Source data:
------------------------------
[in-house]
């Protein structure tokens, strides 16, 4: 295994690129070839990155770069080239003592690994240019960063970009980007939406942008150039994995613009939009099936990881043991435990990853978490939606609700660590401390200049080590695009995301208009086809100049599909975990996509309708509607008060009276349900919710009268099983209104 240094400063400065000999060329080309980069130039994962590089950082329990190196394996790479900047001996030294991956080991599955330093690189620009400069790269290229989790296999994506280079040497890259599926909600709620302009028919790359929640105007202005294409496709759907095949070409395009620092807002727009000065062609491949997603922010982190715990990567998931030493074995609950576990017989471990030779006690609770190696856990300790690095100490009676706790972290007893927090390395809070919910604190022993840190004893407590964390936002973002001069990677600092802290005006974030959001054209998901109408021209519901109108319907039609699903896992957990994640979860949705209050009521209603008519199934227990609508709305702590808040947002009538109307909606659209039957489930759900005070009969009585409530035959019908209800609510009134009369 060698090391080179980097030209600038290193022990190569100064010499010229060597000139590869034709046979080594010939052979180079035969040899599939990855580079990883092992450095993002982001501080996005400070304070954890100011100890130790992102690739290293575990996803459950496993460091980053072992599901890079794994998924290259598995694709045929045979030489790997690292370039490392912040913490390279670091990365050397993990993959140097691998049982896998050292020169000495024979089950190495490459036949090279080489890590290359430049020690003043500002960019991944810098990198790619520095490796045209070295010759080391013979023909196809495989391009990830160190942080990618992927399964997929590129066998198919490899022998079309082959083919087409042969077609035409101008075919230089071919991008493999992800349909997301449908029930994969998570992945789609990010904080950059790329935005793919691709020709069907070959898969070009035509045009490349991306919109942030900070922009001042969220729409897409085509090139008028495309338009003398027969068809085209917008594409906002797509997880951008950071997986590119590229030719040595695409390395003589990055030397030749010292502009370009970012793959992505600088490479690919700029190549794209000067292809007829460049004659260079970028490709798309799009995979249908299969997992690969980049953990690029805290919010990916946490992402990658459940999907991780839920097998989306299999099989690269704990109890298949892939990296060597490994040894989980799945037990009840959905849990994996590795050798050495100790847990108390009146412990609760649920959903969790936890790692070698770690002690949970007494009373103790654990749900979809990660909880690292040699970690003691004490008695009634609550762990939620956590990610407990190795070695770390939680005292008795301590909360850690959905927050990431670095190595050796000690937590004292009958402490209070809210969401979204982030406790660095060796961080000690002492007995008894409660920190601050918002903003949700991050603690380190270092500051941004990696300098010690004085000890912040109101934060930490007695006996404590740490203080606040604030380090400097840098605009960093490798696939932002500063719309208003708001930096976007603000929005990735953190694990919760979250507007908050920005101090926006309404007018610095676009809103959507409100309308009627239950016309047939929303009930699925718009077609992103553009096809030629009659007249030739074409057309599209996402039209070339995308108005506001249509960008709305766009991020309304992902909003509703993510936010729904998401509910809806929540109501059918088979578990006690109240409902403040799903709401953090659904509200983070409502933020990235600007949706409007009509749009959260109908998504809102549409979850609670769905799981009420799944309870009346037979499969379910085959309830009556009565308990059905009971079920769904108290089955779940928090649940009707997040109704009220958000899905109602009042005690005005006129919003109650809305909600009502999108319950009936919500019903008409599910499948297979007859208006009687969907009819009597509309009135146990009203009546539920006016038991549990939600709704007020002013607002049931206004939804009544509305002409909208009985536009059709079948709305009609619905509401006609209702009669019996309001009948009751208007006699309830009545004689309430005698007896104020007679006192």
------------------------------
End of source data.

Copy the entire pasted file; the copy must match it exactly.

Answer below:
[in-house]
């Protein structure tokens, strides 16, 4: 295994690129070839990155770069080239003592690994240019960063970009980007939406942008150039994995613009939009099936990881043991435990990853978490939606609700660590401390200049080590695009995301208009086809100049599909975990996509309708509607008060009276349900919710009268099983209104 240094400063400065000999060329080309980069130039994962590089950082329990190196394996790479900047001996030294991956080991599955330093690189620009400069790269290229989790296999994506280079040497890259599926909600709620302009028919790359929640105007202005294409496709759907095949070409395009620092807002727009000065062609491949997603922010982190715990990567998931030493074995609950576990017989471990030779006690609770190696856990300790690095100490009676706790972290007893927090390395809070919910604190022993840190004893407590964390936002973002001069990677600092802290005006974030959001054209998901109408021209519901109108319907039609699903896992957990994640979860949705209050009521209603008519199934227990609508709305702590808040947002009538109307909606659209039957489930759900005070009969009585409530035959019908209800609510009134009369 060698090391080179980097030209600038290193022990190569100064010499010229060597000139590869034709046979080594010939052979180079035969040899599939990855580079990883092992450095993002982001501080996005400070304070954890100011100890130790992102690739290293575990996803459950496993460091980053072992599901890079794994998924290259598995694709045929045979030489790997690292370039490392912040913490390279670091990365050397993990993959140097691998049982896998050292020169000495024979089950190495490459036949090279080489890590290359430049020690003043500002960019991944810098990198790619520095490796045209070295010759080391013979023909196809495989391009990830160190942080990618992927399964997929590129066998198919490899022998079309082959083919087409042969077609035409101008075919230089071919991008493999992800349909997301449908029930994969998570992945789609990010904080950059790329935005793919691709020709069907070959898969070009035509045009490349991306919109942030900070922009001042969220729409897409085509090139008028495309338009003398027969068809085209917008594409906002797509997880951008950071997986590119590229030719040595695409390395003589990055030397030749010292502009370009970012793959992505600088490479690919700029190549794209000067292809007829460049004659260079970028490709798309799009995979249908299969997992690969980049953990690029805290919010990916946490992402990658459940999907991780839920097998989306299999099989690269704990109890298949892939990296060597490994040894989980799945037990009840959905849990994996590795050798050495100790847990108390009146412990609760649920959903969790936890790692070698770690002690949970007494009373103790654990749900979809990660909880690292040699970690003691004490008695009634609550762990939620956590990610407990190795070695770390939680005292008795301590909360850690959905927050990431670095190595050796000690937590004292009958402490209070809210969401979204982030406790660095060796961080000690002492007995008894409660920190601050918002903003949700991050603690380190270092500051941004990696300098010690004085000890912040109101934060930490007695006996404590740490203080606040604030380090400097840098605009960093490798696939932002500063719309208003708001930096976007603000929005990735953190694990919760979250507007908050920005101090926006309404007018610095676009809103959507409100309308009627239950016309047939929303009930699925718009077609992103553009096809030629009659007249030739074409057309599209996402039209070339995308108005506001249509960008709305766009991020309304992902909003509703993510936010729904998401509910809806929540109501059918088979578990006690109240409902403040799903709401953090659904509200983070409502933020990235600007949706409007009509749009959260109908998504809102549409979850609670769905799981009420799944309870009346037979499969379910085959309830009556009565308990059905009971079920769904108290089955779940928090649940009707997040109704009220958000899905109602009042005690005005006129919003109650809305909600009502999108319950009936919500019903008409599910499948297979007859208006009687969907009819009597509309009135146990009203009546539920006016038991549990939600709704007020002013607002049931206004939804009544509305002409909208009985536009059709079948709305009609619905509401006609209702009669019996309001009948009751208007006699309830009545004689309430005698007896104020007679006192």